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Architecture as Landscape

The city is also a landscape for the birds.

The Scottish-American author and landscape architect Ian McHarg proposed that the classical dichotomy of urban versus rural be reconceptualised. This is illustrated in his 1969 book Design With Nature as a yin-yang ’double hand diagram. In it one sees processes of nature penetrate and affect the city and the urban condition—at the same time—merging into the natural landscape.

A fresh condition of landscape in which urban and rural converge and are conjoined in a new perspective are reflected in notions of ‘urban nature’ and ‘urbanised landscapes’. This has long since entered theories and mainstream practices of urbanism. In the Arctic, where great expanses of land are uninhabited, this is perhaps not so obvious, particularly as up to 70% of the Arctic population actually resides in urban areas.

Tormod Amundsen is a bird watcher (a “birder”) as well as an architect, residing in Vardø (population around 2000 humans, as well as 276 species of birds) with his wife and partner, Elin Taranger. The historic fishing community of Vardø faces the Barents Sea. It enjoys all year ice-free waters, and is the only Norwegian city that is technically Arctic and finds itself right on the 10°C July isotherm separating the landscape typologies of tundra and taiga.

Tormod Amundsen and the King Eider Vortex – flocks of more than 10000 King and Common Eiders found in the Vardø waters.

Tormod Amundsen and the King Eider Vortex – flocks of more than 10000 King and Common Eiders found in the Vardø waters.

The architectural practice of these birders has resulted in a series of well-designed and innovative bird watching shelters, photo hides and other forms of birding infrastructure. These are located along the National Tourist Route leading to the town, along the periphery of the city island, but also in other more inaccessible locations that are attractive to the more discerning birders. Their designs are distinctive, asymmetrical and well-executed examples of contemporary trends in architectural design language. The constructions stand out in the open treeless Arctic landscape. No attempt is made to disguise their appearance, and as Amundsen says, “We are not into camouflage – we are not into killing”. Rather, the structures announce their presence to the visitors, functioning as magnets of human activity, hereby protecting large wildlife areas from human impact.

At the same time, the birds do not mind the visual presence of the shelters. The structures are located at carefully calculated distances from the bird habitats, and their designs are informed by a combination of local knowledge and the practices and preferences of the international birding community that are the real clients for this peculiar architectural commission. The shelters are also informed by practical fieldwork involving experimentally moving across the landscape to identify ideal points of observation.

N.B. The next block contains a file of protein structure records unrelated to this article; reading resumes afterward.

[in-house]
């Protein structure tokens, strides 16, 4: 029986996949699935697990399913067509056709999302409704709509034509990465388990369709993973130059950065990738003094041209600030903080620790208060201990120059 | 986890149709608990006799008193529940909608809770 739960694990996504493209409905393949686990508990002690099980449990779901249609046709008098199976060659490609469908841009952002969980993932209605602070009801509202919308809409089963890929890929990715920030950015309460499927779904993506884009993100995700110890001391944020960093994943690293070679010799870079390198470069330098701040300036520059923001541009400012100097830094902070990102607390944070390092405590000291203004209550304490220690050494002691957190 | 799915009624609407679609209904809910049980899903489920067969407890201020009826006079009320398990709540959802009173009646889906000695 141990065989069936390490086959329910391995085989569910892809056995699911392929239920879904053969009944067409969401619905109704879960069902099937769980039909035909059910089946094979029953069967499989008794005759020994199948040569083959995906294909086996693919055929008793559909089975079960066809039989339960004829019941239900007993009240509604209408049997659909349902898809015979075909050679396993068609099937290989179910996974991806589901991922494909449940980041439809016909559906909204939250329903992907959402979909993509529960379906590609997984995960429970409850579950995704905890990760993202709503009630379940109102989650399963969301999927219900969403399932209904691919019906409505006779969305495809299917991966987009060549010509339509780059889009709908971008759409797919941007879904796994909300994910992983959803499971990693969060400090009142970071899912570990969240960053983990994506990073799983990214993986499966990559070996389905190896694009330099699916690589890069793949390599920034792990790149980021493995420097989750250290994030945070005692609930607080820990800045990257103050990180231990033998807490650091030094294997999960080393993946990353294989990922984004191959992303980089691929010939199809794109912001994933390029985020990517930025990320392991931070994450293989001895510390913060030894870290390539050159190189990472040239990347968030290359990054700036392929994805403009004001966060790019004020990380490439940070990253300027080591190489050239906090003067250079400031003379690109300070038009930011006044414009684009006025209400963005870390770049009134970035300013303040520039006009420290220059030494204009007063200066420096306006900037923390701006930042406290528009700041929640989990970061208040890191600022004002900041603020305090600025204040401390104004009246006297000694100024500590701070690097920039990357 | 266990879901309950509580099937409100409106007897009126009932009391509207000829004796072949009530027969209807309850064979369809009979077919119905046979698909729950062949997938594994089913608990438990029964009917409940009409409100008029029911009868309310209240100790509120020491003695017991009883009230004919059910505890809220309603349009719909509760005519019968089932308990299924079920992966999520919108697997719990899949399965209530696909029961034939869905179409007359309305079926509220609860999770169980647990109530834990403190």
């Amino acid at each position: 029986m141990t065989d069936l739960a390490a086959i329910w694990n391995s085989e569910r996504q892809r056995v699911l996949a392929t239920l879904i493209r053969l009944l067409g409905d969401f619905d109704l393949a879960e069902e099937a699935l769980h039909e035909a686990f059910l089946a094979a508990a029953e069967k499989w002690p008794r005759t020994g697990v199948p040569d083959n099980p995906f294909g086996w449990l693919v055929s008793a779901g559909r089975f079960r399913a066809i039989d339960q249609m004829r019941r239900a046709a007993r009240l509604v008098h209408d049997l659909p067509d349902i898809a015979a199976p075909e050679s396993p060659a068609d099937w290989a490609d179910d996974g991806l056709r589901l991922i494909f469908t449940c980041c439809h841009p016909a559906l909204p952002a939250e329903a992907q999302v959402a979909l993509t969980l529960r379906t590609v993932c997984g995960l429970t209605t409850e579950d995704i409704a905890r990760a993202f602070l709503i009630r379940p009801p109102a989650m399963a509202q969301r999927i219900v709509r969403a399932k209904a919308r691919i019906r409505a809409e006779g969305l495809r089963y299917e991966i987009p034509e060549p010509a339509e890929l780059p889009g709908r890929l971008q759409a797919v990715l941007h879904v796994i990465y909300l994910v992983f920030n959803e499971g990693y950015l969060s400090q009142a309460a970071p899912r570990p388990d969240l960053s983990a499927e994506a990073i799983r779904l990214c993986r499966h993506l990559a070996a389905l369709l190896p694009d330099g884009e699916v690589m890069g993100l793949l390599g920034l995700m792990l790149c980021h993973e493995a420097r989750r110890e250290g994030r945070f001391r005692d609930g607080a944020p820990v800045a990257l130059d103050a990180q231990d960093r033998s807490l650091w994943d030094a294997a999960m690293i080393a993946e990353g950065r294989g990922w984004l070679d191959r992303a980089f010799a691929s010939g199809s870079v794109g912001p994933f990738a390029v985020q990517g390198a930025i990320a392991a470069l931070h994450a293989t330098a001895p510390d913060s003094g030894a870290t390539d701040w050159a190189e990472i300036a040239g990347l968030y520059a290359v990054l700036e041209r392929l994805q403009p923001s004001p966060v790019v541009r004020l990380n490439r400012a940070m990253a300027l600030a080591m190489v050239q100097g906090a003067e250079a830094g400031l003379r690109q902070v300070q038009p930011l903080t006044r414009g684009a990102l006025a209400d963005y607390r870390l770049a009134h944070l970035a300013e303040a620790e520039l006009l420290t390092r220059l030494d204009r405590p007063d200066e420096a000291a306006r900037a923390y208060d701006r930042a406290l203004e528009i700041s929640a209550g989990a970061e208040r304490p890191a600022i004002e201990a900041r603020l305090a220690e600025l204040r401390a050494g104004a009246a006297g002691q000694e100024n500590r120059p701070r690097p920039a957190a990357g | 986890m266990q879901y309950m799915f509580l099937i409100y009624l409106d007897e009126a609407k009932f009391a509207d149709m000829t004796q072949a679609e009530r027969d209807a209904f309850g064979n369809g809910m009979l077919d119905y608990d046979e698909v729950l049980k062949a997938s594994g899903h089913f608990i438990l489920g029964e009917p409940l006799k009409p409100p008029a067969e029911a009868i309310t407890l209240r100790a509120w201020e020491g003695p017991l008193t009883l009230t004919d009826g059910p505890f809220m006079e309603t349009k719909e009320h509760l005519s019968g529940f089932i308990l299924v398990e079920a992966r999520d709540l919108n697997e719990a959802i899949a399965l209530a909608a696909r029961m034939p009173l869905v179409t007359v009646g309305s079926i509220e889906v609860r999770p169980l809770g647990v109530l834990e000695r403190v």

Steilnes bird hide (photo: T. Amundsen/Biotope)

Steilnes bird hide (photo: T. Amundsen/Biotope)

The shelters achieve their usefulness in three ways. They carefully balance the need for visibility in order to attract and concentrate human activities, the practical requirements of the birders and sensitivity to the needs of the birds. For the birds, the architecture of the well-located and designed shelters is just as much a landscape as the natural features surrounding it.

In this way, the city is also a landscape. According to Amundsen, fishing—as it is carried out in Vardø—and birds go very well together: fishing harbours are in fact fantastic and biologically diverse. One of their recent projects for a photo hide is to be found floating in the harbour of Båtsfjord where ducks can observed at very close range.

The architecture of Biotope is highly specialised and requires intimate familiarity with the location, local climate, and behaviour of resident and migrating species. This is knowledge that is constantly evolving as changes in bird movements are observed from year to year.

The shelters and other enabling infrastructures not only accommodate the visiting birders and help guide the movements of other tourists but they also play a role in mediating the importance of the urban and natural landscape to local inhabitants. According to Amundsen, due to their practice “people are discovering their own nature in a new way”. Through the agency of the birds as well as of the birder-architect, the community is made aware of the natural landscape, but also of the fact that the city in which they reside is also a landscape.

Sources:

Conversation with Tormod Amundsen in Vardø on January 24, 2014

Ian McHarg, Design With Nature, New York, Natural History Press, 1969.

 

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